Istanbul viewed : the representation of the city in Ottoman maps of the sixteenth and seventeenth centuries
Massachusetts Institute of Technology. Dept. of Architecture.
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Starting from the premise that maps are essentially about visualizing space, this dissertation examines what the Ottoman maps of Istanbul reveal about the city's perception, as it evolved in connection to urban development after the conquest. The maps that form the subject of this study appear as illustrations in three manuscript books. The Istanbul maps contained in Mecmu'-i Menazil (1537-8) and HiinernAme (1584) respectively mark the beginning and the accomplishment of the city's architectural elaboration. The other twenty maps, featuring in manuscript copies of Kitab-i Bahriye (1520s), roughly span the period between 1550 and 1700. The variants of a design fixed around 1570 offer an image that fulfills its topographic elaboration in the late-seventeenth century. While the making of this map's design relates to Istanbul's sixteenth century urban development, its topographical elaboration reflects a new perception of the city. These picture-maps, produced in the sixteenth and seventeenth centuries, form a unique group of documents as the only known Ottoman pictorial representations showing the city as a whole. As revealed by the context of the books containing them, their making relates both to Ottoman Empire's territorial expansion and to the appropriation of Constantinople as its new capital. Their cartographic language combines, in different manners, the familiar conventions of Islamic miniature painting with artistic forms encountered and assimilated during territorial expansion, particularly in contact with Venice.(cont.) Especially the making of the Istanbul maps in Kitfb-i Bahriye copies illustrates the crucial role of the Mediterranean seafaring culture, its navigation manuals, nautical charts and island books. These images of Istanbul can be related to the development of the urban landscape and its symbolic function. Their study as cartographic representations pays attention to both accuracy and emphasis in their topographic contents. Supported by contemporary European visual sources and travel accounts as well as Ottoman topographic and poetic descriptions of Istanbul, the viewing directions, the depictions of buildings, and the overall cartographic composition in these maps are interpreted as features shaping a symbolic landscape that developed from an ideal vision to an actual garden-like urban environment, structured by land, water, and architecture.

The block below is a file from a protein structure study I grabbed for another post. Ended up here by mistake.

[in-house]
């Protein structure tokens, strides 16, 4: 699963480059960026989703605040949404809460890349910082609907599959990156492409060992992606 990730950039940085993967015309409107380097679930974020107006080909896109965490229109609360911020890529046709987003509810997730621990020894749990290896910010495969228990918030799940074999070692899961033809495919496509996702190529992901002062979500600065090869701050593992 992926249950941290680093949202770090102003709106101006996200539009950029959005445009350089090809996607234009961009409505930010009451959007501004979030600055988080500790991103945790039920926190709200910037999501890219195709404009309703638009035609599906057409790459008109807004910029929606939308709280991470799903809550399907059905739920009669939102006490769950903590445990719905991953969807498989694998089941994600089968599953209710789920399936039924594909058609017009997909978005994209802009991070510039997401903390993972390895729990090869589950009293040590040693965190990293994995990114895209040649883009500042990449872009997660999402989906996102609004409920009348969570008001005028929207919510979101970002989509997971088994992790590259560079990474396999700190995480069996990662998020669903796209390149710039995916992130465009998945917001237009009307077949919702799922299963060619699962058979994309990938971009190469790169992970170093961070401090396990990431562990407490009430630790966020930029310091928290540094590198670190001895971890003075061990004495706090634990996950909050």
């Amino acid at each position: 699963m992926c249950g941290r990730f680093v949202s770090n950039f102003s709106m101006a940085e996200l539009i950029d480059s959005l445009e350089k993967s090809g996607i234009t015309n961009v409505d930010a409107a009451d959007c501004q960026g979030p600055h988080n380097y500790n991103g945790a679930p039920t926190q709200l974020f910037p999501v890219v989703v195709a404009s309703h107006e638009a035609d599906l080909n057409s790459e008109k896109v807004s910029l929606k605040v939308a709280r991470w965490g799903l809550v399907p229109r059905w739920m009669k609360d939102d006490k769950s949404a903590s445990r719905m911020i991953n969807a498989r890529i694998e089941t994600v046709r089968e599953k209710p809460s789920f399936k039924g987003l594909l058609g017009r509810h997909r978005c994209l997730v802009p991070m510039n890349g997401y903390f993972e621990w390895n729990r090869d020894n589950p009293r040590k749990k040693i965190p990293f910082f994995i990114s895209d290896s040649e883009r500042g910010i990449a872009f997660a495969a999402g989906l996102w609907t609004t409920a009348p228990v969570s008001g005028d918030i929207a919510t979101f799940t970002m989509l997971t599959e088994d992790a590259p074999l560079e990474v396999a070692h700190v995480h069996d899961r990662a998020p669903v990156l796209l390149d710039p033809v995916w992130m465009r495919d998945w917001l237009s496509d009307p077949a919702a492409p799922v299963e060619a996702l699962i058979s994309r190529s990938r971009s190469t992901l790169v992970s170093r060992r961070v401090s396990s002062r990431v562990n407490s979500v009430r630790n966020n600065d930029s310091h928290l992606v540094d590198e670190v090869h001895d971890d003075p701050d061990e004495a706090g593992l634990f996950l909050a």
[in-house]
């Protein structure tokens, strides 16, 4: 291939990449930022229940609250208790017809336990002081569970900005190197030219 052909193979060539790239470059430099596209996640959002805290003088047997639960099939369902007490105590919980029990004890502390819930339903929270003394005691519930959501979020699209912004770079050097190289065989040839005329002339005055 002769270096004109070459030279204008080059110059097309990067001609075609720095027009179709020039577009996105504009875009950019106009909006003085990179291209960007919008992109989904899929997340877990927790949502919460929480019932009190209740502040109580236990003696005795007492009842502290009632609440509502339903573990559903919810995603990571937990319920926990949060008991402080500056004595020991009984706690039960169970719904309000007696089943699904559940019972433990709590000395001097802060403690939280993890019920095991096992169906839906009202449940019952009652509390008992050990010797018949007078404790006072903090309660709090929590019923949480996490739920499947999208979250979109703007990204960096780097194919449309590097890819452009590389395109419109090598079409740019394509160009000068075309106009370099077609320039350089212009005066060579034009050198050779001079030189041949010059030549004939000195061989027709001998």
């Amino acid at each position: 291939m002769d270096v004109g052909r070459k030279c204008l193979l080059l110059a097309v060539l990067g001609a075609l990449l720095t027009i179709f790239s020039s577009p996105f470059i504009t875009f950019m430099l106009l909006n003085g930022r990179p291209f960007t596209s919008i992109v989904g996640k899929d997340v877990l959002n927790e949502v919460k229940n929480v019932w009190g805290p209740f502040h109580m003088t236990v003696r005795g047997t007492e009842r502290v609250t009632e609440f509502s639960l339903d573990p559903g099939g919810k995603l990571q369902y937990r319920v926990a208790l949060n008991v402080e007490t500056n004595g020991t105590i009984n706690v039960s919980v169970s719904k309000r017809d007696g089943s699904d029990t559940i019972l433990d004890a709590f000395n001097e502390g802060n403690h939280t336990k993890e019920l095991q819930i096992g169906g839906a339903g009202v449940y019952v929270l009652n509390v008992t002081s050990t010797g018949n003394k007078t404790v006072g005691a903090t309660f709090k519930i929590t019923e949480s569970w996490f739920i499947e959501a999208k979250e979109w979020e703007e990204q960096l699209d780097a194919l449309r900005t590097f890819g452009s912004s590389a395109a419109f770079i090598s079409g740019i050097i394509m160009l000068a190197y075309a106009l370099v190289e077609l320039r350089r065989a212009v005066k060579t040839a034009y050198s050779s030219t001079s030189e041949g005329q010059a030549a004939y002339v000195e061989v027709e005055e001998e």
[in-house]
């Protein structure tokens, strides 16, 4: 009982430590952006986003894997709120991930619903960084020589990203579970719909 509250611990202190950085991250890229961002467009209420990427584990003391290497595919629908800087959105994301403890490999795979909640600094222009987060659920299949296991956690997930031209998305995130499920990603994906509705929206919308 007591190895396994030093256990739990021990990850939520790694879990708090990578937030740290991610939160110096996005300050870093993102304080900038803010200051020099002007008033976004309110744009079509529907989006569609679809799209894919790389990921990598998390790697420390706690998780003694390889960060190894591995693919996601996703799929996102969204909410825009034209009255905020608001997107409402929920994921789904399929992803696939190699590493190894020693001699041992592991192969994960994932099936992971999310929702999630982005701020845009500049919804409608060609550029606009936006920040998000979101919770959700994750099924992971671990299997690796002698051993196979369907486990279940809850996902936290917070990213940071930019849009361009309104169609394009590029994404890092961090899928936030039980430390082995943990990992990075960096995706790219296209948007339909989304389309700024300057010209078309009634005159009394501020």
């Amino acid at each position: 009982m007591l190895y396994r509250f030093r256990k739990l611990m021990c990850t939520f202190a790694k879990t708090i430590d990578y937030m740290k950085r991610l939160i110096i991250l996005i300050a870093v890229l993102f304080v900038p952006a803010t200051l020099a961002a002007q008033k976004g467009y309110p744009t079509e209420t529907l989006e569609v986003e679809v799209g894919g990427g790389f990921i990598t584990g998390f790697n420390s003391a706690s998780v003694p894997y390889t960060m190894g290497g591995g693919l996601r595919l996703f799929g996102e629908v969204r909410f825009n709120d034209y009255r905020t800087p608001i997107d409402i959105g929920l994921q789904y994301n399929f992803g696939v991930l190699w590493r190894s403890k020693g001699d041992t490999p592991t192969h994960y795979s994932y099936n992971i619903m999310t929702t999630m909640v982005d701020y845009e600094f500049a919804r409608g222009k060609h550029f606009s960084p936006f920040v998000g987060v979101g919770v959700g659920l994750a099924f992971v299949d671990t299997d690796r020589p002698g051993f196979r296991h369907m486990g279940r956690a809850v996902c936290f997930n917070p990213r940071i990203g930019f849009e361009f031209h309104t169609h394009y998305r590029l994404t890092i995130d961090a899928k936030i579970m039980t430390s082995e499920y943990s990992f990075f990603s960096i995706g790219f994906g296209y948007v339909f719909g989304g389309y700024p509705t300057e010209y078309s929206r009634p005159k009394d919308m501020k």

Thesis (Ph. D.)--Massachusetts Institute of Technology, Dept. of Architecture, 2001.Includes bibliographical references (p. 361-395).
DepartmentMassachusetts Institute of Technology. Department of Architecture
Massachusetts Institute of Technology